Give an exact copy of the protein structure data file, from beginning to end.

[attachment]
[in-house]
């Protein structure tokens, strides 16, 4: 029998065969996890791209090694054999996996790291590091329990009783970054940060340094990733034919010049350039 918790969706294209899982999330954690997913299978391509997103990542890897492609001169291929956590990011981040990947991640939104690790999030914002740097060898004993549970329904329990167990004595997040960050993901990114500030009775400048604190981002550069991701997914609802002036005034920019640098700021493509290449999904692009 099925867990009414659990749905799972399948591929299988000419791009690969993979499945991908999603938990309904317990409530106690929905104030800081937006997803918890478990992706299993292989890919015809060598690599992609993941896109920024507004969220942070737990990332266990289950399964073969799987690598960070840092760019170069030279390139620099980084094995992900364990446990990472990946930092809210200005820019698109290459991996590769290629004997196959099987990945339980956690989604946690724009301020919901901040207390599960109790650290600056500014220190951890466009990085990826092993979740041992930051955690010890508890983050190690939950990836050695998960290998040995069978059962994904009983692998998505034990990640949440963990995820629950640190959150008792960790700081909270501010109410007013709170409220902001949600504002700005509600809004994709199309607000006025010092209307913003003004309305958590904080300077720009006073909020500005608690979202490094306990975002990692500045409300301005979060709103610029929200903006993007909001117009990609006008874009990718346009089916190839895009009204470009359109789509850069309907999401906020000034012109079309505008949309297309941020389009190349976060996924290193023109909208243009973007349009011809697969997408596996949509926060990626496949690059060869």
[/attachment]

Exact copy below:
[in-house]
């Protein structure tokens, strides 16, 4: 029998065969996890791209090694054999996996790291590091329990009783970054940060340094990733034919010049350039 918790969706294209899982999330954690997913299978391509997103990542890897492609001169291929956590990011981040990947991640939104690790999030914002740097060898004993549970329904329990167990004595997040960050993901990114500030009775400048604190981002550069991701997914609802002036005034920019640098700021493509290449999904692009 099925867990009414659990749905799972399948591929299988000419791009690969993979499945991908999603938990309904317990409530106690929905104030800081937006997803918890478990992706299993292989890919015809060598690599992609993941896109920024507004969220942070737990990332266990289950399964073969799987690598960070840092760019170069030279390139620099980084094995992900364990446990990472990946930092809210200005820019698109290459991996590769290629004997196959099987990945339980956690989604946690724009301020919901901040207390599960109790650290600056500014220190951890466009990085990826092993979740041992930051955690010890508890983050190690939950990836050695998960290998040995069978059962994904009983692998998505034990990640949440963990995820629950640190959150008792960790700081909270501010109410007013709170409220902001949600504002700005509600809004994709199309607000006025010092209307913003003004309305958590904080300077720009006073909020500005608690979202490094306990975002990692500045409300301005979060709103610029929200903006993007909001117009990609006008874009990718346009089916190839895009009204470009359109789509850069309907999401906020000034012109079309505008949309297309941020389009190349976060996924290193023109909208243009973007349009011809697969997408596996949509926060990626496949690059060869």